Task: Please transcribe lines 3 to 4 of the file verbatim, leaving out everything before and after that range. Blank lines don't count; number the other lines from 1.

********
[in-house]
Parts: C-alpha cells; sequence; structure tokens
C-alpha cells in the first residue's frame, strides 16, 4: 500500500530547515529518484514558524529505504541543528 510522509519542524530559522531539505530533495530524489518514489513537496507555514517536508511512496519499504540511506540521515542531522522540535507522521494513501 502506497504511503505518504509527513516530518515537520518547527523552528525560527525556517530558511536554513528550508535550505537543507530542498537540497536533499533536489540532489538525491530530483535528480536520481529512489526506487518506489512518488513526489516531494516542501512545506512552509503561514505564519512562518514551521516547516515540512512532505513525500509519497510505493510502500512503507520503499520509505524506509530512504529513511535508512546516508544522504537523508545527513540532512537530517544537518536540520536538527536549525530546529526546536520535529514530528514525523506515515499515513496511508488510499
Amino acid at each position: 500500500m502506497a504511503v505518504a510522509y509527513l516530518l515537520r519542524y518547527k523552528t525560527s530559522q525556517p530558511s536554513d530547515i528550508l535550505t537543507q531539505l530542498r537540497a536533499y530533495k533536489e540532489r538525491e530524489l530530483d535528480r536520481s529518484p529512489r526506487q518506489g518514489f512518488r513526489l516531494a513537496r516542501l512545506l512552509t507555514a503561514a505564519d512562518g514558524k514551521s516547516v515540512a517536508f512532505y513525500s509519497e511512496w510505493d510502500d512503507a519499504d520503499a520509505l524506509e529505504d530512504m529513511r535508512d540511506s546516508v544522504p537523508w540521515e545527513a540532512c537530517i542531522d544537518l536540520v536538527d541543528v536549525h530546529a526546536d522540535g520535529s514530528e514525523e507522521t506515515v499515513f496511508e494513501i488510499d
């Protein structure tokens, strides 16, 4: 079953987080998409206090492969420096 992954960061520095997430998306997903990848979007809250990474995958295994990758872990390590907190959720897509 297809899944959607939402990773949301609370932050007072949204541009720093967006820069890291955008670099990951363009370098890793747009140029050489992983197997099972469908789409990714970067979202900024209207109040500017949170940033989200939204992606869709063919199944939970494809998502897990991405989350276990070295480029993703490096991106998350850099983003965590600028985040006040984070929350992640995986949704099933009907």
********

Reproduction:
C-alpha cells in the first residue's frame, strides 16, 4: 500500500530547515529518484514558524529505504541543528 510522509519542524530559522531539505530533495530524489518514489513537496507555514517536508511512496519499504540511506540521515542531522522540535507522521494513501 502506497504511503505518504509527513516530518515537520518547527523552528525560527525556517530558511536554513528550508535550505537543507530542498537540497536533499533536489540532489538525491530530483535528480536520481529512489526506487518506489512518488513526489516531494516542501512545506512552509503561514505564519512562518514551521516547516515540512512532505513525500509519497510505493510502500512503507520503499520509505524506509530512504529513511535508512546516508544522504537523508545527513540532512537530517544537518536540520536538527536549525530546529526546536520535529514530528514525523506515515499515513496511508488510499
Amino acid at each position: 500500500m502506497a504511503v505518504a510522509y509527513l516530518l515537520r519542524y518547527k523552528t525560527s530559522q525556517p530558511s536554513d530547515i528550508l535550505t537543507q531539505l530542498r537540497a536533499y530533495k533536489e540532489r538525491e530524489l530530483d535528480r536520481s529518484p529512489r526506487q518506489g518514489f512518488r513526489l516531494a513537496r516542501l512545506l512552509t507555514a503561514a505564519d512562518g514558524k514551521s516547516v515540512a517536508f512532505y513525500s509519497e511512496w510505493d510502500d512503507a519499504d520503499a520509505l524506509e529505504d530512504m529513511r535508512d540511506s546516508v544522504p537523508w540521515e545527513a540532512c537530517i542531522d544537518l536540520v536538527d541543528v536549525h530546529a526546536d522540535g520535529s514530528e514525523e507522521t506515515v499515513f496511508e494513501i488510499d